If the government hopes to stimulate the American economy with its renewable energy cash grants, it’s going about it backwards. Cash grants to locally owned renewable energy projects would secure the greatest bang for the buck, but the lion’s share of the renewable energy stimulus dollars are headed overseas to Spanish wind developer Iberdrola, who nabbed 60% of the $500 million in cash grants the Energy Department’s program provided to renewable energy producers.
It doesn’t take an economist to grasp that sending $300 million dollars to Spain is worse than keeping that money in the U.S. But most of the remaining $200 million will support absentee owned projects, where the U.S. developers are not even based in the same state as their projects.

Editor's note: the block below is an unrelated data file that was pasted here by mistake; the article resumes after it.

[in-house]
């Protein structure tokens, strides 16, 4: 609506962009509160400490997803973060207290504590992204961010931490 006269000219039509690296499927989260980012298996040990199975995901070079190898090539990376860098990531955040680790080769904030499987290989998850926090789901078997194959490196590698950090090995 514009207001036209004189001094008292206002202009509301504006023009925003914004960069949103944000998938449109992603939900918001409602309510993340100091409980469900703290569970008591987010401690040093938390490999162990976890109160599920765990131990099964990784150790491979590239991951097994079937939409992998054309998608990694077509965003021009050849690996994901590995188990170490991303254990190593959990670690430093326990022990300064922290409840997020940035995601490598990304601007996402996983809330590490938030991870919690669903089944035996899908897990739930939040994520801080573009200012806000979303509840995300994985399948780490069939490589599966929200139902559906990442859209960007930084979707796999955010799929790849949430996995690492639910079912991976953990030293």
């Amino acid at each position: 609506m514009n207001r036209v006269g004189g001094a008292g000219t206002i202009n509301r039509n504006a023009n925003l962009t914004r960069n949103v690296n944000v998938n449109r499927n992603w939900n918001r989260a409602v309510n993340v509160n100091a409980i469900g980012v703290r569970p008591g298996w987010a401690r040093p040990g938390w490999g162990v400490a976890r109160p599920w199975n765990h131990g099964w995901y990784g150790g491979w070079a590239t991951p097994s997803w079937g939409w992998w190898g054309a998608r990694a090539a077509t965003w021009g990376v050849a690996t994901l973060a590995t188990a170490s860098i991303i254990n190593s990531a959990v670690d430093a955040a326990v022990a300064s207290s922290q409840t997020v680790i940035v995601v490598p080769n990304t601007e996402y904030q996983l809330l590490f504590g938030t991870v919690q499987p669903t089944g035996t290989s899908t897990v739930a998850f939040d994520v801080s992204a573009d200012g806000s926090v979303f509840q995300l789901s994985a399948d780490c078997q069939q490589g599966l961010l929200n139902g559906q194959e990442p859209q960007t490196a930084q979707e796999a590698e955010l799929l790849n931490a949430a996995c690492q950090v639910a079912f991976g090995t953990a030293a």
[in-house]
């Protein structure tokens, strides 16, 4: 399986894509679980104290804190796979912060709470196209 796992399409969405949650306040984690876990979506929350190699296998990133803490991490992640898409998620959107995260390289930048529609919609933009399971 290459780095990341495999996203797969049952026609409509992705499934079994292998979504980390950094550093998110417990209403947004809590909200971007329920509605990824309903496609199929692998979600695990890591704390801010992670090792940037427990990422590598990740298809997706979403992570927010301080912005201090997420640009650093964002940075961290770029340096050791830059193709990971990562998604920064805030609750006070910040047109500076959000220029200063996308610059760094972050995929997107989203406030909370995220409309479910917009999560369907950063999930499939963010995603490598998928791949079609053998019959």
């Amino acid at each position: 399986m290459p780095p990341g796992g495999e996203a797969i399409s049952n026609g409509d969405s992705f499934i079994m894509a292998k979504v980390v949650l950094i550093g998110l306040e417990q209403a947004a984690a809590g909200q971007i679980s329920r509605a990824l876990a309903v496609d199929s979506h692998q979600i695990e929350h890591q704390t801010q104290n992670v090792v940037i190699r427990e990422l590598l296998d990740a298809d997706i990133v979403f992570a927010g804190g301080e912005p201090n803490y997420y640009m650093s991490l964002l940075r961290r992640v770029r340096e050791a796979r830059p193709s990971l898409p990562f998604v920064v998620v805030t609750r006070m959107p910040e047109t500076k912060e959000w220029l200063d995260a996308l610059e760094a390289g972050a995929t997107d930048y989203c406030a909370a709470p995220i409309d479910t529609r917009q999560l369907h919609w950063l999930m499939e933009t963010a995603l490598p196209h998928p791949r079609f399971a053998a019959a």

"That $500 million stimulus could have boosted local economies by an additional $65 million by focusing on locally owned wind and solar. Instead, it will flow out of the state or out of the country," said John Farrell, ILSR Senior Researcher.
Unfortunately, the backward stimulus program is merely a bizarre twist to existing federal renewable energy incentives. Reliant on a Byzantine array of tax credits and depreciation allowances, the federal programs focus on paying only those renewable energy producers who have big tax liabilities – a feature lacking in most community-owned projects.
Could it be made better?
"A good start would be focusing stimulus dollars on American-owned projects," remarked Farrell, "but the general principle should be even simpler. One wind turbine can power 600 homes; if it’s not possible for those same 600 households to own the wind turbine and share its power, then we’ve failed to maximize the potential economic impact of our renewable energy policy."